Waitr’s Partnership With Olo Underscores the Delivery Service’s Mainstream Ambitions

It was only a matter of time before companies started addressing the problem of how to help restaurants process third-party delivery orders without throwing an extra device or three at them, a situation otherwise known as “tablet hell.”

Right on the heels of a similar deal with Uber Eats, restaurant-tech platform Olo has teamed up with delivery service Waitr to do just that. According to a press release sent today, the two companies have partnered to allow direct integration of all Waitr/Bite Squad orders into a restaurant partners’ POS systems through Olo’s Rails technology.

Rails transmits orders coming from third-party sales channels like delivery apps directly into a restaurant POS system. This is in stark contrast to how restaurants have typically taken orders from third-party delivery apps. Historically, a restaurant would have to designate someone on staff to manually input those orders from a tablet provided by the delivery service into the main POS system — the aforementioned tablet hell scenario. As I wrote in January, when Olo nabbed an $18 million investment, “Olo doesn’t compete with third-party delivery services; it more or less partners with them, so DoorDash or Grubhub orders placed via Olo go right into the regular queue of tickets, without an employee having to manually input them.”

By partnering with Olo, Waitr will be able to offer all of its restaurant partners this kind of streamlined processing for delivery orders, which saves restaurants time, money, and, very basically, physical space in the restaurants.

Interestingly, Olo’s tech platform is typically aimed at larger chains: it counts Denny’s, Five Guys, and Chipotle among its growing list of customers. Waitr has up to this point focused on serving smaller U.S. cities and emphasizing the local aspect of its business. But the company recently became the center of a lot of bad press when it announced adjustments to its terms and fee structure for restaurants, which take a higher commission from restaurants with smaller sales volumes. In most cases those would be smaller, independent restaurants. While the new terms sparked protests in some of Waitr’s markets, they went through on August 1. Waitr hasn’t directly stated its focus has shifted to prioritizing bigger brands and restaurant partners, but as the restaurant biz goes, it’s typically the smaller shops who will have a hard time managing the new fee structure and may not be able to continue using Waitr’s service.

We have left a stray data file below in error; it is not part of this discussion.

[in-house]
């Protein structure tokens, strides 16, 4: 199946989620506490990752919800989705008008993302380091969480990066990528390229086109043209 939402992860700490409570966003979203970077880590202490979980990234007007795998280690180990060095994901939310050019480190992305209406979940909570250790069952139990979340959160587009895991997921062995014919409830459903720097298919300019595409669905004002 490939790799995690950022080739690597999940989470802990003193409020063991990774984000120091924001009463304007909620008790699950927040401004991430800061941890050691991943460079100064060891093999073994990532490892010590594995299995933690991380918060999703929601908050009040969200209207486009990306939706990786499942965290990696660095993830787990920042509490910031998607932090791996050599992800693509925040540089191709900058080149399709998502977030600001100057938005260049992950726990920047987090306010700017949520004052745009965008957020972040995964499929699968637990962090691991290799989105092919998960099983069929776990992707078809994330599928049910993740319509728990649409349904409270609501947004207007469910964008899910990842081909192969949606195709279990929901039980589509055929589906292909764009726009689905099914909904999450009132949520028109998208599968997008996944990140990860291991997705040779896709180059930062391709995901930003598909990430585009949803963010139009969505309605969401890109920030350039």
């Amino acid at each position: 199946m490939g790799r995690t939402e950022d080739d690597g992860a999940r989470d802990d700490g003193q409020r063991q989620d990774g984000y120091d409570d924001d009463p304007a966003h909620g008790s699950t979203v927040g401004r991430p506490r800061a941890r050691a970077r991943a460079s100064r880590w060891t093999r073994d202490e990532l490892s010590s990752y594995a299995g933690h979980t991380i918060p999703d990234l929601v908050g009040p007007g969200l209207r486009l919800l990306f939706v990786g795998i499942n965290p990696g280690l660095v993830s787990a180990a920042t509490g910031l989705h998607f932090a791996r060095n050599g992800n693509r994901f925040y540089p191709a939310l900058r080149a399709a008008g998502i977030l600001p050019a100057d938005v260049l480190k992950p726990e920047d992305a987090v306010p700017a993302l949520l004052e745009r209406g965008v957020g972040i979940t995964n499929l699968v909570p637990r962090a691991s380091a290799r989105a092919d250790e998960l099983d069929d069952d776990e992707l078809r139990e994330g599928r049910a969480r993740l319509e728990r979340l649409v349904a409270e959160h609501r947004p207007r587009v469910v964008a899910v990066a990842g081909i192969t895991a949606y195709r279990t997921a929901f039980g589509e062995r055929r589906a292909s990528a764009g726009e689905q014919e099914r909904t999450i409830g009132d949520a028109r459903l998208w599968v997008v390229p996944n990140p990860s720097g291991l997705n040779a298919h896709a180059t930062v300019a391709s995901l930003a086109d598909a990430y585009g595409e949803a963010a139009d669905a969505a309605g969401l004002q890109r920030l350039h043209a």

The partnership with Olo seems to further affirm that direction. “This direct connection into our partners’ order stream is delivering on our commitment to be the most valued partner for restaurants,” Waitr CEO Chris Meaux said in the press release statement. Apparently only if you’re Denny’s or Five guys, though.

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